Last week, FDA issued a Warning Letter to a drug firm and another to a medical device manufacturer. Lack of of process validation and cleaning validation were some of the deficiencies mentioned in the drug Warning Letter while the medical device Warning Letter emphasized failure to report adverse events.
For more details on these Warning Letters, see below.
Drug Warning and Untitled Letters
LEC Custom Products, Inc
LEC Custom Products, Inc (Brampton, Ontario) received a Warning Letter on September 24, 2020, based on the outcome of an inspection ending March 6, 2020. The firm manufactures OTC products. FDA notes the firm has ceased manufacturing at the Brampton site and moved to the site in Mississauga. In the words of FDA, “based on repeat observations and your failure to follow through with written commitments to perform various corrective actions at the Brampton and Burlington sites, you do not have adequate executive management oversight and control over the manufacture of drugs,” FDA recommends that the firm hire a qualified consultant to assist them in coming into GMP compliance. The firm was placed on import alert 66-40 on July 14, 2020. Also, FDA notes that some of the OTC products manufactured at the site may be regulated as cosmetics—conditions that cause OTC drugs to be considered adulterated also cause cosmetics to be adulterated. Deficiencies include but are not limited to:
- The first observation seems to address an inadequate water system with problematic microbial content and conductivity. FDA notes the response was inadequate because the firm failed USP requirements and did not commit to routinely testing microbial attributes.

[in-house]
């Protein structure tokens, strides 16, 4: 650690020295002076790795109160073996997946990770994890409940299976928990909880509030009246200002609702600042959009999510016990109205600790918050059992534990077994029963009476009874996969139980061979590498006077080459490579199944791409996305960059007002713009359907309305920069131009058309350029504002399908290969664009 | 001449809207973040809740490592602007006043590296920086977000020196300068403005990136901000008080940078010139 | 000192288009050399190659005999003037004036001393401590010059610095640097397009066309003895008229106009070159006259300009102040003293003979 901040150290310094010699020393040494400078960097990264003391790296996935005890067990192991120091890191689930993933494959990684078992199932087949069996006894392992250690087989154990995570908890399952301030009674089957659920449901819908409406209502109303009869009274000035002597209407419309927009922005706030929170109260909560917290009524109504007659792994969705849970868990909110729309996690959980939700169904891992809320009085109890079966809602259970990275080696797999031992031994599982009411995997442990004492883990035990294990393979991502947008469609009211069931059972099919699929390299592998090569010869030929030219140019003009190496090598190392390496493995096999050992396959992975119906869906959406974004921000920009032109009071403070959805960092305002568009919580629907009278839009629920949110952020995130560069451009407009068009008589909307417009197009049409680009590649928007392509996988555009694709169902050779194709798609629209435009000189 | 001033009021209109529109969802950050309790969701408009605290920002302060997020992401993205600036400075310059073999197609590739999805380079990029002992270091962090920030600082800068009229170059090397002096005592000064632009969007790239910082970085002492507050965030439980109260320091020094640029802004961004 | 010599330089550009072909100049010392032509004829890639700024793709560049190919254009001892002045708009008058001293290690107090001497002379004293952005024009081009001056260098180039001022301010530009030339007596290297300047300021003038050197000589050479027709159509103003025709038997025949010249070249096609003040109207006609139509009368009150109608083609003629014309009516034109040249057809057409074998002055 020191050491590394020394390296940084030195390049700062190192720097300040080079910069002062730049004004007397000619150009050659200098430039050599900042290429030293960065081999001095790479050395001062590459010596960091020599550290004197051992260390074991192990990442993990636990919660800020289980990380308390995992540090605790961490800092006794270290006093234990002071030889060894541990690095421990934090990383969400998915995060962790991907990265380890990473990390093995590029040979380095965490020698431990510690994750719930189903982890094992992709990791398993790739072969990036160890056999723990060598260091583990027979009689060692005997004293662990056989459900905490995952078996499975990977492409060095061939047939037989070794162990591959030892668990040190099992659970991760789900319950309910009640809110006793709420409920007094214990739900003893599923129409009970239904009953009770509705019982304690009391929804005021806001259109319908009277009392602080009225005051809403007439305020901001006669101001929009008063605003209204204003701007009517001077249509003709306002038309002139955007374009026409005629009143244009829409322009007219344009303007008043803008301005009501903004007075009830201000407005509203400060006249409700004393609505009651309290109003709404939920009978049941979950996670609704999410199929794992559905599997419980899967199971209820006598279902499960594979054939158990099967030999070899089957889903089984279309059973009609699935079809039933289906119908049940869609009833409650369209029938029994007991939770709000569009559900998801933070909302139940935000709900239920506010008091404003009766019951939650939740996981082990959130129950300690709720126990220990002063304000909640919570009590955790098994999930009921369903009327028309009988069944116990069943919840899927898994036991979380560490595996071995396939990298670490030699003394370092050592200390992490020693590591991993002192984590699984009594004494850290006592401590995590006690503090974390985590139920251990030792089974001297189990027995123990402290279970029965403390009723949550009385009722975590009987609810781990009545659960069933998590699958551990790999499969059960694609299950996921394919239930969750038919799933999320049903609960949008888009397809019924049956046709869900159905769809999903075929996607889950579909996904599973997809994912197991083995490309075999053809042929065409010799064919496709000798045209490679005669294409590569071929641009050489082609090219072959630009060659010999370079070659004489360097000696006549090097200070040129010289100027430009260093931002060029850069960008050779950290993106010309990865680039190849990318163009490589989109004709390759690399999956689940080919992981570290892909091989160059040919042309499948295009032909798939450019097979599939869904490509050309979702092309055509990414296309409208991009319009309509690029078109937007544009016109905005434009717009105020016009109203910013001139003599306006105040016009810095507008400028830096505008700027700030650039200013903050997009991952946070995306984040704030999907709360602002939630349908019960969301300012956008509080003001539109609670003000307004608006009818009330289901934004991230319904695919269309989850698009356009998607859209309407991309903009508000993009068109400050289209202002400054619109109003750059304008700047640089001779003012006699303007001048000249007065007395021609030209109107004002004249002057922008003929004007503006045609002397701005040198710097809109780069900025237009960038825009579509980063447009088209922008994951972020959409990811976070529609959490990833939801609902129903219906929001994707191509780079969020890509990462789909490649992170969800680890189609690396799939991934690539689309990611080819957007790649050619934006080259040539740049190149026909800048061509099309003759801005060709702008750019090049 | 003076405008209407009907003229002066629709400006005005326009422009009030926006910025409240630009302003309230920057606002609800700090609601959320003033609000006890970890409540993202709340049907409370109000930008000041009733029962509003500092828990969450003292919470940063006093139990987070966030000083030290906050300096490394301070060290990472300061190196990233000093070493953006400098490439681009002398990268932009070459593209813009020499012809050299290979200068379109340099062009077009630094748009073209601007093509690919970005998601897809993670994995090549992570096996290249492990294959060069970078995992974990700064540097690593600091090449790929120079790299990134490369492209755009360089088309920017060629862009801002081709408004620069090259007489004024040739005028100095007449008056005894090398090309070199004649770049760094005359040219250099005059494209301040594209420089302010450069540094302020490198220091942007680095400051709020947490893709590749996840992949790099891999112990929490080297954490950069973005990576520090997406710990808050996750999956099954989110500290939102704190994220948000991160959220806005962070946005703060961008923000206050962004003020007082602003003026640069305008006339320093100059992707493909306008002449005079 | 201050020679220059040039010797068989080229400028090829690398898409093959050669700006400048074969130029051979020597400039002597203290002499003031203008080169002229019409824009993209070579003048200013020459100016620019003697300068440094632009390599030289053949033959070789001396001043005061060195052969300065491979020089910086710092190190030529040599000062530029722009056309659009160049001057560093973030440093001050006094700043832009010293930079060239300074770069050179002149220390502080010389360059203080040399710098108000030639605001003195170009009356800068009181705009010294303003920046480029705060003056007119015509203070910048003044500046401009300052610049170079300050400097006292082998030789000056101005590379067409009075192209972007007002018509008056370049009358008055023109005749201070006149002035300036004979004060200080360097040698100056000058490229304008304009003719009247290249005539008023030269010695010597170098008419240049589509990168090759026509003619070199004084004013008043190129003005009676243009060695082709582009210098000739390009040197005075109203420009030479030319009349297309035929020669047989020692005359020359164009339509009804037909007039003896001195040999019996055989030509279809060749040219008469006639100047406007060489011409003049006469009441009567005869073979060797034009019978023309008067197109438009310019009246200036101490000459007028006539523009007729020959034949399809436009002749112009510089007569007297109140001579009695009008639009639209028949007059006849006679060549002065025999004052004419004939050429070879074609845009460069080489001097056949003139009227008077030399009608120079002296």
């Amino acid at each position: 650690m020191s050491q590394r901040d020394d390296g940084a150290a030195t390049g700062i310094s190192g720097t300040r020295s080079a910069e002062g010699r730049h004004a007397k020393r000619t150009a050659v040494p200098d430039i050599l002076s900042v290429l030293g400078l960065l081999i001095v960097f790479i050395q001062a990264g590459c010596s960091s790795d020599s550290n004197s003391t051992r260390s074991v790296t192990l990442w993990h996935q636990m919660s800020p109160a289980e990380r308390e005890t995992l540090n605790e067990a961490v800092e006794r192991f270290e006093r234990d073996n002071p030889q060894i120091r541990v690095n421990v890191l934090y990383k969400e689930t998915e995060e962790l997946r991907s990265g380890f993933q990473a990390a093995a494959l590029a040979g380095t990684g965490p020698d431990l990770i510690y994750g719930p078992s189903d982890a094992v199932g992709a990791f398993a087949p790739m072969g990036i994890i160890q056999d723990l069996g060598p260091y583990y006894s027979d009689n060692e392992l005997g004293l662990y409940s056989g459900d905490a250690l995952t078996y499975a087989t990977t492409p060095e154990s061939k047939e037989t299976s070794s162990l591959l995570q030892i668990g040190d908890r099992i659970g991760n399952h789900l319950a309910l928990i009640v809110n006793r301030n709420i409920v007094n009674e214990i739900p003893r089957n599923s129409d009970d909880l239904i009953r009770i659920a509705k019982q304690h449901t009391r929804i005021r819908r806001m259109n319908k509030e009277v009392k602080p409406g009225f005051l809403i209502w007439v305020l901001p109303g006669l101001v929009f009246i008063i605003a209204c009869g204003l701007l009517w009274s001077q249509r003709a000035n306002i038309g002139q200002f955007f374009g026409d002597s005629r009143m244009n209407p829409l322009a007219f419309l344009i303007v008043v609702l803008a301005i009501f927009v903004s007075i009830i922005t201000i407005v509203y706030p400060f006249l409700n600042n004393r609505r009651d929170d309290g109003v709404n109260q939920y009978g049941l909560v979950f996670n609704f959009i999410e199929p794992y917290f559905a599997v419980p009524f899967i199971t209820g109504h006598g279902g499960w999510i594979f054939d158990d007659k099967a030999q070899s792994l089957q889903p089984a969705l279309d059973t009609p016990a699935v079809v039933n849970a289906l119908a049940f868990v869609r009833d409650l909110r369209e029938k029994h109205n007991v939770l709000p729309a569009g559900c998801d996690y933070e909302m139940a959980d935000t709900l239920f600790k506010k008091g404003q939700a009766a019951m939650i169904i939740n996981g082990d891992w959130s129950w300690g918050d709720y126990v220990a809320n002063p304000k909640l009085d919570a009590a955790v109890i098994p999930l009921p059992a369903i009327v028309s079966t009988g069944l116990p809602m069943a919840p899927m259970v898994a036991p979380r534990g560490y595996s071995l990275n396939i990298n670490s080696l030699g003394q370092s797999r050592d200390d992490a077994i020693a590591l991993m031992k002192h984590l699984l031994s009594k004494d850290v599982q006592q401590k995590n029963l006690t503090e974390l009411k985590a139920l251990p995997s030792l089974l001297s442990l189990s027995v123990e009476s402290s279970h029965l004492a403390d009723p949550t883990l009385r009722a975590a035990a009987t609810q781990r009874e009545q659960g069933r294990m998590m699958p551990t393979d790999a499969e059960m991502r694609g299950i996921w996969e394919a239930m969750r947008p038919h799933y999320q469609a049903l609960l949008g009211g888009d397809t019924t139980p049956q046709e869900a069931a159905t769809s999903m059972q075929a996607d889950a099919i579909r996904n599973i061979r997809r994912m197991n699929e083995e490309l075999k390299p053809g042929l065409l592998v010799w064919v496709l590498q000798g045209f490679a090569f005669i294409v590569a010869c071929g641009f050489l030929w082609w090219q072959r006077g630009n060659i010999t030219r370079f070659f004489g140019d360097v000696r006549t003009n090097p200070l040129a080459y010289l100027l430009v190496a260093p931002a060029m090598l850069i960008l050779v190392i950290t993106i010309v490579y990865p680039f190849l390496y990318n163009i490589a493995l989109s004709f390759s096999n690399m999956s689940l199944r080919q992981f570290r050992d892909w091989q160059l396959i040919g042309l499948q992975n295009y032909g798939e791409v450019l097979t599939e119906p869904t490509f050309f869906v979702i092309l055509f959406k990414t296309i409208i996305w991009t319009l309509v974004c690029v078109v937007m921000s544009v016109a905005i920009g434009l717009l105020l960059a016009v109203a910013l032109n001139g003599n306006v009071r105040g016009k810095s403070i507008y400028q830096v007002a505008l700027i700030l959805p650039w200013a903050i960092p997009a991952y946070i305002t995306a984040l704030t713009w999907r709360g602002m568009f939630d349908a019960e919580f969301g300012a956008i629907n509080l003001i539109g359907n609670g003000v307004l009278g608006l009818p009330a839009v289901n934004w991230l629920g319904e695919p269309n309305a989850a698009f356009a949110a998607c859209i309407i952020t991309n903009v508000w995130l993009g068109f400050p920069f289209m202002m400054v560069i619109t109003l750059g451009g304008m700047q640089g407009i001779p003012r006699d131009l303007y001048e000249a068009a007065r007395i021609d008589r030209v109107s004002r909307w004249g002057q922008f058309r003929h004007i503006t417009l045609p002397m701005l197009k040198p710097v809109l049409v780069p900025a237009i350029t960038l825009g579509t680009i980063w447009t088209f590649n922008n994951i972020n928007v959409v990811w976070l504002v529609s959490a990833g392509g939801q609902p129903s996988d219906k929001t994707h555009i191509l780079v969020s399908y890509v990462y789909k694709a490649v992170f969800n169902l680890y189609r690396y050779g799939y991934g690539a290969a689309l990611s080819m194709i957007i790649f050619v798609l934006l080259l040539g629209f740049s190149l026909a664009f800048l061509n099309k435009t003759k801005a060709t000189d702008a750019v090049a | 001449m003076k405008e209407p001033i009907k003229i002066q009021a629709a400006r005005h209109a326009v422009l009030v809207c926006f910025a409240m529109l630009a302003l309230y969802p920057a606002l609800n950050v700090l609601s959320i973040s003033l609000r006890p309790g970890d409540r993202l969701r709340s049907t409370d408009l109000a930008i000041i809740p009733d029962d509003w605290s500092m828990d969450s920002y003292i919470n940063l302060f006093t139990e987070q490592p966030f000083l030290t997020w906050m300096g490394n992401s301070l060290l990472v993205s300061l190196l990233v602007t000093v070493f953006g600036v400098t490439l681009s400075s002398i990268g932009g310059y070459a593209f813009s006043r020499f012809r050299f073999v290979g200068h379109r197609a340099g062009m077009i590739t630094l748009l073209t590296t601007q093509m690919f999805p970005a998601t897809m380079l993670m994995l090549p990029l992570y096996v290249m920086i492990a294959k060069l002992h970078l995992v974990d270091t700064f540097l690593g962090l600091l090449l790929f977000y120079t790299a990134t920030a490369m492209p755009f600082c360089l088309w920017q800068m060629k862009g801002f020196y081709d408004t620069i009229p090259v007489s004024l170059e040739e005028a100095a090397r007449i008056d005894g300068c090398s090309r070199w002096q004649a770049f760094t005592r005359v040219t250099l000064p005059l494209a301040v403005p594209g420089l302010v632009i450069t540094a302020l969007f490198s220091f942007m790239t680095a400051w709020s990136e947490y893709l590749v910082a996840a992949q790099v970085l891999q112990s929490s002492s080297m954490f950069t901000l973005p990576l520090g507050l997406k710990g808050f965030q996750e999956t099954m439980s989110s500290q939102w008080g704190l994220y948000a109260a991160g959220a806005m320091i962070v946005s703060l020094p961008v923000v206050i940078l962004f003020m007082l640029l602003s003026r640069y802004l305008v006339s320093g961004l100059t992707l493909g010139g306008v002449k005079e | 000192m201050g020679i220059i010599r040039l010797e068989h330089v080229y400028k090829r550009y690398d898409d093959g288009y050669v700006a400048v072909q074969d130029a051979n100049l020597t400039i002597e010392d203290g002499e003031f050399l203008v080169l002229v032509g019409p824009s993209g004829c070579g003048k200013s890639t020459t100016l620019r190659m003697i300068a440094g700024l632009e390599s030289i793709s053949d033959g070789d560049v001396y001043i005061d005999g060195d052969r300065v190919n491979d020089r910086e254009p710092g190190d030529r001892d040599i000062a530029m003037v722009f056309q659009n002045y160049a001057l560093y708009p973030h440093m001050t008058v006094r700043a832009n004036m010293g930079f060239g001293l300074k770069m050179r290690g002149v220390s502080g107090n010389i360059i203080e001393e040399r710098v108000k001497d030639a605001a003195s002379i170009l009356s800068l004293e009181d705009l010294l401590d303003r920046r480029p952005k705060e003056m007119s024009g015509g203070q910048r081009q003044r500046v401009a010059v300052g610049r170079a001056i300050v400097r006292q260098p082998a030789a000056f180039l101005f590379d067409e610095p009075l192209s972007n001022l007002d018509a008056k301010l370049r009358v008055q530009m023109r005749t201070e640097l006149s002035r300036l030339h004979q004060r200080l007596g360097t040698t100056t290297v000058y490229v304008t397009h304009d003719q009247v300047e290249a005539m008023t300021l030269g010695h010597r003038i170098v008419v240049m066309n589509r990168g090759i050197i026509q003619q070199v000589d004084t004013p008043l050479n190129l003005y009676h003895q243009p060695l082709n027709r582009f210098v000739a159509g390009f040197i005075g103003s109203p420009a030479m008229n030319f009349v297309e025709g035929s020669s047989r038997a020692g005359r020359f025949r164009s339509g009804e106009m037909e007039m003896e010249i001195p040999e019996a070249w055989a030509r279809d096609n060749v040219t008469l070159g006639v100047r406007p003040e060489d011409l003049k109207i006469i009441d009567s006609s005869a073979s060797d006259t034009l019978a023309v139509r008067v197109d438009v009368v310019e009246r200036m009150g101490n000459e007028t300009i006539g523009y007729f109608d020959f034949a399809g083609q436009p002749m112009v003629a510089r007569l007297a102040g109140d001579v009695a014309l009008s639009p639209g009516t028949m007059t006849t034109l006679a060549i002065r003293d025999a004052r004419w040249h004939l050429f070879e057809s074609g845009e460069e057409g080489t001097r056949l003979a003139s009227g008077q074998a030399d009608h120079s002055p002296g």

- The firm lacked a process validation program and did not have ongoing oversight.
- The firm does not have cleaning validation for equipment shared among multiple products. FDA deemed the firm’s response inadequate because it did not provide enough detail about proposed validation activities.
- The firm lacked stability data to support expiration dates. There is no stability program and the firm did not know how one would be executed.
- The firm did not test incoming components and raw materials nor is there a vendor qualification program. Materials are accepted on a CoA and without conducting an identity test. Also, multiple products contain glycerin and the firm does not test for diethylene glycol and ethylene glycol.
- The Quality Unit did not provide adequate oversight of the manufacture of the OTC products. The Warning Letter includes a long list of activities that the Quality Unit did not perform.
Device Warning and Untitled Letters
Batelle Memorial Institute
Batelle Memorial Institute received a Warning Letter on October 7, 2020, regarding their failure to report adverse events as required under the Emergency Use Authorization (EAU) for their Critical Care Decontamination System. After requesting information regarding intake and reporting of adverse events associated with the device, FDA determined the Institute was not in compliance with Authorization H of the EUA, i.e., a lack of processes in place in accordance with 21 CFR Part 803. A lengthy list of shortcomings follows that statement in the Letter itself.
FDA’s issuance of this warning letter raises the question of whether they selected a large organization to receive this letter with the intent that other manufacturers read this and correct deficiencies they may have in this area. That type of approach is consistent with FDA’s enforcement strategies in the recent past, extending back to the orange juice enforcement under Commissioner Kessler. FDA states that their actions here “… are part of the agency’s ongoing oversight of devices authorized for emergency use to ensure compliance with conditions of the EUA and that the devices remain appropriate for authorization.”
BIMO, GCP and GLP Warning and Untitled Letters
There were none this week.
Compounding Pharmacy/Outsourcing Facilities
There were none this week.